I'll check out the Paypal shipping, wasn't aware of that before. The $2.66 is what the USPS online said, but wouldn't let me use it online. That's when I took one to the PO to be sure, they then said it was $3.50. I guess they considered it a 'Package' and not an envelope so I didn't want to take chances. About a week ago I got a rate sheet from the PO and it said it was even less than $2.66. 

As for the envelopes I didn't think I would need all that many? But maybe you have a point as we are on the 3rd batch of these now. 250 is a lot for me though, as I really don't ship all that much other than these things. Most things are 'ship to me' and not me to someone else. PO had some nice small boxes, but they were over $2 each, $2.19 or maybe $2.49 even, nice and perfect size, but a wee bit steep $$$.  

I have enough envelopes for the next two batches, but I may try the ones you posted here and see what happens. When I got the ones I have now, I hadn't really thought about shipping until all the parts were here and things were ready to go. Then, oh dear, what am I gonna put these in? Spur of the moment thing... Once I get everything streamlined I'll probably never have anything to ship again. 

I looked at the Paypal and I think I'll try it for the next batch. I'll do a dry run with one just to see what it costs and go from there. They ship UPS too, that's nice for bigger things. I suppose they would have to, but I presume the USPS will accept the Paypal rates without any problems? Sure beats stamps! 

Also. I guess you use full sheet labels with the sticky on the back? I have a bunch of labels left over from when we moved a few years ago, but they are like 2" x 4" or so and I don't think the printer will like those. Don't think I've printed a label since I had a dot matrix printer...Used to print labels for 5.25" floppies back in the day.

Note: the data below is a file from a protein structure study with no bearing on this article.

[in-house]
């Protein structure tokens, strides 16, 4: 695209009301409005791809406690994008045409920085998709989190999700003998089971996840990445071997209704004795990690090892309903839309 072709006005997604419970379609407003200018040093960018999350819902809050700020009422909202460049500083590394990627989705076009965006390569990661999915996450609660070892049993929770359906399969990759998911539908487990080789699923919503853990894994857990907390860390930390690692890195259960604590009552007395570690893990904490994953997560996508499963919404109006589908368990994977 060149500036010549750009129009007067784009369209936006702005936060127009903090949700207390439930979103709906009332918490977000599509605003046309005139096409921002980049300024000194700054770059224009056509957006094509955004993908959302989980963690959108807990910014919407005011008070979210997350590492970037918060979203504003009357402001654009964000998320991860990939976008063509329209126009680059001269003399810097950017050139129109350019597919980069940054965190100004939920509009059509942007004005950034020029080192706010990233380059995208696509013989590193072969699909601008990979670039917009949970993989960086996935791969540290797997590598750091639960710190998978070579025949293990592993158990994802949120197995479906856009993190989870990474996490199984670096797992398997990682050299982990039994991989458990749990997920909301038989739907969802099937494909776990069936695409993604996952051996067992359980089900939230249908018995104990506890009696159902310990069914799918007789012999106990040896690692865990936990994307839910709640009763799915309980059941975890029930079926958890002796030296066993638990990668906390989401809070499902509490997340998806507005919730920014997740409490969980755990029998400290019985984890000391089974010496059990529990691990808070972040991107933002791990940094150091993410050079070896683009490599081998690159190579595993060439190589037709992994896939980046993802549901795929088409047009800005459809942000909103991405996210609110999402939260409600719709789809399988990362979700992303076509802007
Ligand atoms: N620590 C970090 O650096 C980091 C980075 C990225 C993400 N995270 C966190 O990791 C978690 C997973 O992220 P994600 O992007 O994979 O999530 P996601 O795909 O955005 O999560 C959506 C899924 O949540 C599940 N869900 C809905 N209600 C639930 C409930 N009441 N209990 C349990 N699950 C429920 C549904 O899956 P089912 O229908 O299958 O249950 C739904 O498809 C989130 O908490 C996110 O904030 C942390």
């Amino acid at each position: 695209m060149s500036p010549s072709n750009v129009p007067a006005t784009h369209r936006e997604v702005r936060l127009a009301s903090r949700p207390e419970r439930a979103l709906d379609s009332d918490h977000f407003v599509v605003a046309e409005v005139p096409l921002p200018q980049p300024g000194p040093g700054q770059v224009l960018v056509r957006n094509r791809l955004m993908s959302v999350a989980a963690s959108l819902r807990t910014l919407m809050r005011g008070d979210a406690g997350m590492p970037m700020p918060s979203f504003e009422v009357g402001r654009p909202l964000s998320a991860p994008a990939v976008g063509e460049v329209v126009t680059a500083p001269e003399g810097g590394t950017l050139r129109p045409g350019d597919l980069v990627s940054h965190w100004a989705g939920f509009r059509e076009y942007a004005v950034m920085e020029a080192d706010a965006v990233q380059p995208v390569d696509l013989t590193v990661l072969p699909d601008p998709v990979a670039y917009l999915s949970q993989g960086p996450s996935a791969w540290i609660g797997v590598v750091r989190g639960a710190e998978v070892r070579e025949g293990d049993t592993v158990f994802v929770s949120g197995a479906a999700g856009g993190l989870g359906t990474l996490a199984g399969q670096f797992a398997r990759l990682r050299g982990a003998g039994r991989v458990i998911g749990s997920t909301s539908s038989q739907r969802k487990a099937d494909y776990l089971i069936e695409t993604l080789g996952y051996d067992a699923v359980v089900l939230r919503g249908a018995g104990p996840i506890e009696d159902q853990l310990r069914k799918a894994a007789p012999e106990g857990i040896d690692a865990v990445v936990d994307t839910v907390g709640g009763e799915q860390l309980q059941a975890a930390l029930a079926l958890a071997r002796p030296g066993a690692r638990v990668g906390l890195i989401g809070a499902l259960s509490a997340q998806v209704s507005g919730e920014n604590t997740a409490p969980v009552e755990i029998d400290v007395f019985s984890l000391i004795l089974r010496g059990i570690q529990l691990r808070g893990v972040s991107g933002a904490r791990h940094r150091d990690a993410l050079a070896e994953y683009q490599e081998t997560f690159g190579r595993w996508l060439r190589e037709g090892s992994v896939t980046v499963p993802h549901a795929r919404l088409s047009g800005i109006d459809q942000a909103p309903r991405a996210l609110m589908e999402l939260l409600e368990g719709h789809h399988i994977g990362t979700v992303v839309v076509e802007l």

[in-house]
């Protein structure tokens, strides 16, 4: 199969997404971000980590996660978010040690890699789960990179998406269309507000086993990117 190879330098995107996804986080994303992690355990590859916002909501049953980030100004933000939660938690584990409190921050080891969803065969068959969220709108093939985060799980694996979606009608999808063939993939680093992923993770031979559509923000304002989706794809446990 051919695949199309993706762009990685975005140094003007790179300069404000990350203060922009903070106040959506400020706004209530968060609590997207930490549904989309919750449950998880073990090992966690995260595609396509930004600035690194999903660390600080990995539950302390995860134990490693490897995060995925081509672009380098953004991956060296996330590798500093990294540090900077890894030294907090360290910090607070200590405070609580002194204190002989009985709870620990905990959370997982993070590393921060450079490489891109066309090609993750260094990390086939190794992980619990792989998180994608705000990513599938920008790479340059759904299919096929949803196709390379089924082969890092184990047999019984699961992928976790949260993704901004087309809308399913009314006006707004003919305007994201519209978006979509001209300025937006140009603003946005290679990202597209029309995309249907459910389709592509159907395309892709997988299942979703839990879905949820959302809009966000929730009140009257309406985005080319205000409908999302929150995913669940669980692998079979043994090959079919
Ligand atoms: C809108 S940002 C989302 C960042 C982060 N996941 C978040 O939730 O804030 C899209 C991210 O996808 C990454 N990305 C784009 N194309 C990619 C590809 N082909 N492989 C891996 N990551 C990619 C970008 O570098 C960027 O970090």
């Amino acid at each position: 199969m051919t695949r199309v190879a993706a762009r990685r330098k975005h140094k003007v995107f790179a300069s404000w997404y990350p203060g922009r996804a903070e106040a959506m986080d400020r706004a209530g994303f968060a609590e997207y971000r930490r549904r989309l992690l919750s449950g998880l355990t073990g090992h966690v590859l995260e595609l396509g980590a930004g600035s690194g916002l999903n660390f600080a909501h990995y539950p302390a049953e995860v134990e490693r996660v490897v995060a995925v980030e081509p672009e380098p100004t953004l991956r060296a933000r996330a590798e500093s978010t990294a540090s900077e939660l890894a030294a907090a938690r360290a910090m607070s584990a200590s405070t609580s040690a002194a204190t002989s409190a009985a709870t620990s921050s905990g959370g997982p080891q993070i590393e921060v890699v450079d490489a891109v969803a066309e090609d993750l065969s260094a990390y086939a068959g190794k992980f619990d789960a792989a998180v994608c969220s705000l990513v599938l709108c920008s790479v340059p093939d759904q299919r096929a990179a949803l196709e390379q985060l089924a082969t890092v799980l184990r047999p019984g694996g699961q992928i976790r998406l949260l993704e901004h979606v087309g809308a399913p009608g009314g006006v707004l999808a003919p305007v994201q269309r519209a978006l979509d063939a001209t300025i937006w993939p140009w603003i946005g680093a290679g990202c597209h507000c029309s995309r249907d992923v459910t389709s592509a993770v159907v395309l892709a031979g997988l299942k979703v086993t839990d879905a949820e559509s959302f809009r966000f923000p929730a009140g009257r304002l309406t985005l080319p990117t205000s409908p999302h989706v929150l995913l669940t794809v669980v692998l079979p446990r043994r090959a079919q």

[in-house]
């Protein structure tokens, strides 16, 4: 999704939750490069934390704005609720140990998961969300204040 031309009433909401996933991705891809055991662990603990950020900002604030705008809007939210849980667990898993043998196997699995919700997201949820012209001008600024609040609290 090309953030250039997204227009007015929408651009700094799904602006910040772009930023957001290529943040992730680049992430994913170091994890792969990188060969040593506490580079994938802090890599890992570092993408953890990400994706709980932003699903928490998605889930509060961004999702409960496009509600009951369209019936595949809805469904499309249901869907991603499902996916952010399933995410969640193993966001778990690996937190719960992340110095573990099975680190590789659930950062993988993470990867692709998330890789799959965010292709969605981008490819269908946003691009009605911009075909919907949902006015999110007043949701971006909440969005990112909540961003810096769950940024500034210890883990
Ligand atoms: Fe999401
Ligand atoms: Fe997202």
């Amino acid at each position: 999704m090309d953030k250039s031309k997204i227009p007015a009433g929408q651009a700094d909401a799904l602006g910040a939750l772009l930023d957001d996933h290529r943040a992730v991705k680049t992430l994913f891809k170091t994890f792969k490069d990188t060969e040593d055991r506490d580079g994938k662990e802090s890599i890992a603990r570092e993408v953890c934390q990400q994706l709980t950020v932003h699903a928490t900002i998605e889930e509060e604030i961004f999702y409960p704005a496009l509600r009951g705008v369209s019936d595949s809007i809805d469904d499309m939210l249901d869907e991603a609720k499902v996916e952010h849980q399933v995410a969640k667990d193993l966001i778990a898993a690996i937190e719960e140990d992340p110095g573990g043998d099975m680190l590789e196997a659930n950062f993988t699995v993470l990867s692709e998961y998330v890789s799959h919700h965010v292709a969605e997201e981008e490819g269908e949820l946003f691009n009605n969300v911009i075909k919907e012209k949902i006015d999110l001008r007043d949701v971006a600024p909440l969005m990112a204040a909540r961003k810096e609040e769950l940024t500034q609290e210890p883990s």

The neat thing about the Paypal method per GRJ is when entering the recipients address to print the label, you can also enter an email address.  This way the recipient gets an email with the tracking number; both parties can click to see package progress.  This is USPS First Class "Package" service so you can use thicker padded envelopes to protect the components.  I believe there is a thickness limitation on basic envelope service of 1/4" of something like that so you couldn't use the less expensive envelope rates anyway (which also don't include tracking #). 

If shipping just the raw board without parts (which would be less than 1/4" and less than 1 oz.) you could use just an envelope and pay the non-machinable surcharge since the stiff board can't bend thru USPS sorting machines.  I think with surcharge it's like 75 cents and there's even the butterfly stamp for that purpose.  But unlike package service, no tracking #.


Perhaps obvious but after printing the label at home with the bar-code tracking number, you can drop it any mailbox (don't need to go to PO).  


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Thanks Stan, more good info. According to the rate sheet they gave me, it is 1/4" thickness for letters and 3/4" for the larger envelopes. But their rates were more when I took the first kit up to the PO to make sure I was using the correct postage. I didn't know about the special non-machinable stamps either? You guys are way ahead of me on this stuff!

The PP service looks neat and the tracking email sounds really nice too. I am going to try it on the next batch of kits. You can learn all kinds things around here! As for the mail box, I think the closest one is at the PO. We have those nifty community mailboxes spotted around the neighborhood. They have an out slot, but it's only about a 1/4" to 1/2" opening. Probably not enough for kits to fit in. 

They're only carrying signals, the total current all over the board isn't more than 40-50 milliamps!

As for the boards, you specify the copper weight and the trace width.  You can also pick specific nets and have different trace widths.  Many times, I'll go for heavier traces for ground and power traces, for instance.  In the case of this board, that was totally noncritical, so I just went with a nominal trace width of .012" and 1oz copper.

Just FYI, that trace width is good for 1 amp for external layers for a 3 inch trace.  In other words, way more than sufficient for anything on the board.